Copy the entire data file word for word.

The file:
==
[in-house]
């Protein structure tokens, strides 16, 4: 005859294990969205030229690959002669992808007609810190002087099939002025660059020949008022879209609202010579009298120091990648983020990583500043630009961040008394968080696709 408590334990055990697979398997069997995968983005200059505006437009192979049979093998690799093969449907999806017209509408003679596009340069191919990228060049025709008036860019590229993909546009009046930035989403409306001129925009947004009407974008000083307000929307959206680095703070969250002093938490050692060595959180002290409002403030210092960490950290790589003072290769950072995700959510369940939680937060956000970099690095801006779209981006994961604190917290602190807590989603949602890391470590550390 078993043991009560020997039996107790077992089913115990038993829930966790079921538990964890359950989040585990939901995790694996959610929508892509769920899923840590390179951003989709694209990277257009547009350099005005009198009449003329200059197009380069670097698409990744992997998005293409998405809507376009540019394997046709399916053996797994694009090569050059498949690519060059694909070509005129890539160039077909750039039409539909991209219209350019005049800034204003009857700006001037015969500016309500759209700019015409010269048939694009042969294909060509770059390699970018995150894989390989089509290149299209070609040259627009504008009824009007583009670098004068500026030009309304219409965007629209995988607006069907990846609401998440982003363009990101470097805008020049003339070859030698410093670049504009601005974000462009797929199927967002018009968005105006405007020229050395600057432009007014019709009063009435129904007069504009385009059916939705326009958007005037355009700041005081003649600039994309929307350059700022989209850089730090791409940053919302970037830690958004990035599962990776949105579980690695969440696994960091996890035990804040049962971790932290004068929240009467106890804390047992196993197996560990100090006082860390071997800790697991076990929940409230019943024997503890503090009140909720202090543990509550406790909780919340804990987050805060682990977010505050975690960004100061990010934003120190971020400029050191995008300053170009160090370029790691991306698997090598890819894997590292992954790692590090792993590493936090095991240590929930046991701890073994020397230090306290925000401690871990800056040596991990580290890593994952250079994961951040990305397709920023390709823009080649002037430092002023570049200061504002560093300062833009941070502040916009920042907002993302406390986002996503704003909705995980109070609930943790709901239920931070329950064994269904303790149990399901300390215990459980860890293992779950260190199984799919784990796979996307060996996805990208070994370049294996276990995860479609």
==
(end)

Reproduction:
[in-house]
């Protein structure tokens, strides 16, 4: 005859294990969205030229690959002669992808007609810190002087099939002025660059020949008022879209609202010579009298120091990648983020990583500043630009961040008394968080696709 408590334990055990697979398997069997995968983005200059505006437009192979049979093998690799093969449907999806017209509408003679596009340069191919990228060049025709008036860019590229993909546009009046930035989403409306001129925009947004009407974008000083307000929307959206680095703070969250002093938490050692060595959180002290409002403030210092960490950290790589003072290769950072995700959510369940939680937060956000970099690095801006779209981006994961604190917290602190807590989603949602890391470590550390 078993043991009560020997039996107790077992089913115990038993829930966790079921538990964890359950989040585990939901995790694996959610929508892509769920899923840590390179951003989709694209990277257009547009350099005005009198009449003329200059197009380069670097698409990744992997998005293409998405809507376009540019394997046709399916053996797994694009090569050059498949690519060059694909070509005129890539160039077909750039039409539909991209219209350019005049800034204003009857700006001037015969500016309500759209700019015409010269048939694009042969294909060509770059390699970018995150894989390989089509290149299209070609040259627009504008009824009007583009670098004068500026030009309304219409965007629209995988607006069907990846609401998440982003363009990101470097805008020049003339070859030698410093670049504009601005974000462009797929199927967002018009968005105006405007020229050395600057432009007014019709009063009435129904007069504009385009059916939705326009958007005037355009700041005081003649600039994309929307350059700022989209850089730090791409940053919302970037830690958004990035599962990776949105579980690695969440696994960091996890035990804040049962971790932290004068929240009467106890804390047992196993197996560990100090006082860390071997800790697991076990929940409230019943024997503890503090009140909720202090543990509550406790909780919340804990987050805060682990977010505050975690960004100061990010934003120190971020400029050191995008300053170009160090370029790691991306698997090598890819894997590292992954790692590090792993590493936090095991240590929930046991701890073994020397230090306290925000401690871990800056040596991990580290890593994952250079994961951040990305397709920023390709823009080649002037430092002023570049200061504002560093300062833009941070502040916009920042907002993302406390986002996503704003909705995980109070609930943790709901239920931070329950064994269904303790149990399901300390215990459980860890293992779950260190199984799919784990796979996307060996996805990208070994370049294996276990995860479609």